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[astro-ph/0702542] Tainted Evidence: Cosmological Model Selection vs. Fitting
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Authors:Eric V. Linder, Ramon Miquel
Abstract:Interpretation of cosmological data to determine the number and values of parameters describing the universe must not rely solely on statistics but involve physical insight. Statistical techniques such as "model selection" or "integrated survey optimization" blindly apply Occam's Razor - this can lead to painful results. We emphasize that the sensitivity to prior probabilities and to the number of models compared can lead to "prior selection" rather than robust model selection. A concrete example demonstrates that Information Criteria can in fact misinform over a large region of parameter space.
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Andrew Liddle



Joined: 28 Sep 2004
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Affiliation: University of Edinburgh

PostPosted: March 08 2007  Reply with quote

Dear Thomas,

Remember that we are updating model priors as well as parameter priors; if you advocate carrying forward the parameter priors from previous experiments, you should carry forward the model likelihoods too. If you progressively constrained Omega_tot better and better around 1, the model likelihood might change only a little at each step, but eventually these will all add up and give a decisive verdict. After all, it would be a suspect method if the ultimate result were different if we applied the same data bit-by-bit rather than all at once.

Data may well motivate new models, and then one should be careful not to also calculate the evidence of the new model from the same data, as then the data will be being double-counted. If data motivate a new model that is good, but new data is then needed to compare that model against others. [Eg, after WMAP1, someone could try saying that they had a model predicting precisely the value Omega_tot=1.02 that that dataset gave. But what they shouldn't then do is compute the evidence from the same data (which would indeed support that model); instead you wait for more data to come along, eg WMAP3 which no longer supports 1.02.]

Your ready dismissal of two-sigma results highlights a point about the frequentist method. According to this method, a two-sigma result should be correct about 95% of the time, and hence surely ought to be taken very seriously. Yet we all know that two-sigma results are correct much less often than that. Lindley's `paradox' may be part of the reason; Bayesian methods set a significantly higher `bar' that must be crossed for a result to be taken seriously.

best,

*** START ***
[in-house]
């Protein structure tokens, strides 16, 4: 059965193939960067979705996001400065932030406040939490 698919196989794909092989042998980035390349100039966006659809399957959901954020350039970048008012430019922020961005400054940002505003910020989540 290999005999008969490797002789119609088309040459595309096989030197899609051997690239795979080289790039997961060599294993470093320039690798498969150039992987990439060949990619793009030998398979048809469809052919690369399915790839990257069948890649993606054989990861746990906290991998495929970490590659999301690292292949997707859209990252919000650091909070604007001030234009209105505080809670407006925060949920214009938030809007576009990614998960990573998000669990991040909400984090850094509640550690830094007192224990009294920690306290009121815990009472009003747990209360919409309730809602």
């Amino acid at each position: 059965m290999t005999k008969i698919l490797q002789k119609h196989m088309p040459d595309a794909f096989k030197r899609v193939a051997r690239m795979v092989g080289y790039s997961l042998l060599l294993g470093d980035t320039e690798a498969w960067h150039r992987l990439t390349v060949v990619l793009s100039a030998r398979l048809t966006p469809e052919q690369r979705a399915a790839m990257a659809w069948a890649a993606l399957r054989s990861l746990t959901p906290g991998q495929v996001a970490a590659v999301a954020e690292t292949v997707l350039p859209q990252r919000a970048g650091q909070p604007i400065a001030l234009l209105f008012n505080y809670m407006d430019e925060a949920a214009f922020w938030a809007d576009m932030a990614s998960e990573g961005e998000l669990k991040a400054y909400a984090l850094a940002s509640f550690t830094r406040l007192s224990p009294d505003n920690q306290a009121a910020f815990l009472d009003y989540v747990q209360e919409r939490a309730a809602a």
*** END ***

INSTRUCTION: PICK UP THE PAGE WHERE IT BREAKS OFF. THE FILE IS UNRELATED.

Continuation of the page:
Andrew
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Fergus Simpson



Joined: 25 Sep 2004
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PostPosted: March 08 2007  Reply with quote

Andrew Liddle wrote:
eg WMAP3 which no longer supports 1.02.


I'm not so sure about that... Fig 12 (pg 50) from astro-ph/0603449 still looks centred on 1.02.
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Andrew Liddle



Joined: 28 Sep 2004
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PostPosted: March 09 2007  Reply with quote

Fergus Simpson wrote:
Andrew Liddle wrote:
eg WMAP3 which no longer supports 1.02.


I'm not so sure about that... Fig 12 (pg 50) from astro-ph/0603449 still looks centred on 1.02.


Fair point; I was looking at the w=−1 version of the constraints (which is the model where the 1.02 arose in WMAP1) but there is indeed significant model dependence.

best,

Andrew
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Kate Land



Joined: 27 Sep 2004
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Affiliation: Oxford University

PostPosted: March 09 2007  Reply with quote

Hia,
I have a couple of basic questions that came up when reading this paper, and the posts herein. I figured this was the best place to ask them!

Firstly, in many cases I just don't understand why the Bayesian evidence, or rather the mean likelihood averaged over the priors, gives a fair ranking. I get the maths behind the Bayesian evidence, and the Bayes factor - but if a model fits well at one point of its parameter space then why does it matter if it fits badly at most other points? In fact, for a correct theory I would only expect it to fit well for some small range of parameter values. Thus I find that the maximum likelihood value intuitively makes more sense as a measure to use.